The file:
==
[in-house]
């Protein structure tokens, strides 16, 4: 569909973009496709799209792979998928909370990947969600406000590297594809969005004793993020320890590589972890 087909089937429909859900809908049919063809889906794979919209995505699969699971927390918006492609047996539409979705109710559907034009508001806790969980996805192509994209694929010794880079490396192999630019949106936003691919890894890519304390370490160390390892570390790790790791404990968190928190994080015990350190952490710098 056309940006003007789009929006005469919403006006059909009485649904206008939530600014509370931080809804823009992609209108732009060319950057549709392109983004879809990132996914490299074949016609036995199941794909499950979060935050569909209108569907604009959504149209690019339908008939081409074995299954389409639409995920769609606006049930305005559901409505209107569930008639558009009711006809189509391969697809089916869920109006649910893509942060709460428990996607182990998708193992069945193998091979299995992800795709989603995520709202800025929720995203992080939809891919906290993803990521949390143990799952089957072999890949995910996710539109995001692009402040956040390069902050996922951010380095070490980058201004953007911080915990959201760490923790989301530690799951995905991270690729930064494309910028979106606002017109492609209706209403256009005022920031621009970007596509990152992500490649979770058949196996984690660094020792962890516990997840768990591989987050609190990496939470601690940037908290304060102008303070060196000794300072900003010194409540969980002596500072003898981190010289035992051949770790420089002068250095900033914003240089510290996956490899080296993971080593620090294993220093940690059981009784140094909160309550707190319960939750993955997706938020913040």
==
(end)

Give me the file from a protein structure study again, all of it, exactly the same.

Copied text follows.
[in-house]
């Protein structure tokens, strides 16, 4: 569909973009496709799209792979998928909370990947969600406000590297594809969005004793993020320890590589972890 087909089937429909859900809908049919063809889906794979919209995505699969699971927390918006492609047996539409979705109710559907034009508001806790969980996805192509994209694929010794880079490396192999630019949106936003691919890894890519304390370490160390390892570390790790790791404990968190928190994080015990350190952490710098 056309940006003007789009929006005469919403006006059909009485649904206008939530600014509370931080809804823009992609209108732009060319950057549709392109983004879809990132996914490299074949016609036995199941794909499950979060935050569909209108569907604009959504149209690019339908008939081409074995299954389409639409995920769609606006049930305005559901409505209107569930008639558009009711006809189509391969697809089916869920109006649910893509942060709460428990996607182990998708193992069945193998091979299995992800795709989603995520709202800025929720995203992080939809891919906290993803990521949390143990799952089957072999890949995910996710539109995001692009402040956040390069902050996922951010380095070490980058201004953007911080915990959201760490923790989301530690799951995905991270690729930064494309910028979106606002017109492609209706209403256009005022920031621009970007596509990152992500490649979770058949196996984690660094020792962890516990997840768990591989987050609190990496939470601690940037908290304060102008303070060196000794300072900003010194409540969980002596500072003898981190010289035992051949770790420089002068250095900033914003240089510290996956490899080296993971080593620090294993220093940690059981009784140094909160309550707190319960939750993955997706938020913040």